Growth Factors, Apoptosis, and Survival of Mammary Epithelial Cells

  • Edward C. Rosfjord
  • Robert B. Dickson


Programmed cell death (apoptosis) occursregularly during normal growth and development of themammary gland. One of the most dramatic examples ofapoptosis is evident during the remodeling of the breast that accompanies postlactational involution.Transgenic mouse models have demonstrated thatoverexpression of polypeptides such as transforminggrowth factor alpha (TGFα)3 and insulinlike growth factor I (IGF-I) can block this remodeling, suggestingthat these growth factors may be acting as survivalfactors for the mammary epithelium. In contrast,transgenic mice that overexpress the growth inhibitor transforming growth factor beta (TGF-β)show increased apoptosis in the mammary epitheliumthroughout mammary development, suggestive of amechanism working to counterbalance the survivalfactors. Experiments with mammary epithelial cell lines cultured invitro have confirmed that these growth factors canindeed regulate apoptosis and survival in mammaryepithelial cells; EGF, IGF-I, and basic fibroblastgrowth factor (bFGF) act as survival factors formammary epithelial cells, while TGF-β induces theirdeath. In breast cancer, cytotoxic drugs and hormoneablation increase the expression of TGF-β, which may function to induce cell death by eitherparacrine or autocrine mechanisms. Lastly, although ithas very limited expression in the breast, TNFαhas been shown to be effective in the rapid, direct induction of cell death in breast cancer celllines. Together, these studies describe a complexdynamic pattern of cell death-inducing and survivalfactors that promote the development of the maturemammary gland and that rapidly remodel the tissue afterlactation.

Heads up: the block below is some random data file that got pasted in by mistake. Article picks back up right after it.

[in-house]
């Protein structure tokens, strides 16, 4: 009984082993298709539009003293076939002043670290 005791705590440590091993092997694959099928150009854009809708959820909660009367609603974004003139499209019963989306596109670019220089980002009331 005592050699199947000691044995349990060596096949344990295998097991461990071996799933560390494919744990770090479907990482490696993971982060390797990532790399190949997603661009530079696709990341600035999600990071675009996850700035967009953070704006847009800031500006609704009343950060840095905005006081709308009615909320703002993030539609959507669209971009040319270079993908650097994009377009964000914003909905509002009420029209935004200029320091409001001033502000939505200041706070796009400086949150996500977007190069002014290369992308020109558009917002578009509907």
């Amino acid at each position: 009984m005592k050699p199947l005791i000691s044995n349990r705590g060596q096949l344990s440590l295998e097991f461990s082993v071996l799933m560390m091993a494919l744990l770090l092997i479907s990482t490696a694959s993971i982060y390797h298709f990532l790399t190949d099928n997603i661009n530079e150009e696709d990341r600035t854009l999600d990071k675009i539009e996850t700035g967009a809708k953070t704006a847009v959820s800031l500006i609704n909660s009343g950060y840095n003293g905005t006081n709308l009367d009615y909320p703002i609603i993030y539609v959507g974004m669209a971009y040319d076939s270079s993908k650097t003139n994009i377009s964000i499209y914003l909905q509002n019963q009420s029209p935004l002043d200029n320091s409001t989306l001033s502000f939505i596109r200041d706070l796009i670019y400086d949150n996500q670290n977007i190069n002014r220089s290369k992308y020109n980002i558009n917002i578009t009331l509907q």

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© Plenum Publishing Corporation 1999

Authors and Affiliations

  • Edward C. Rosfjord
  • Robert B. Dickson

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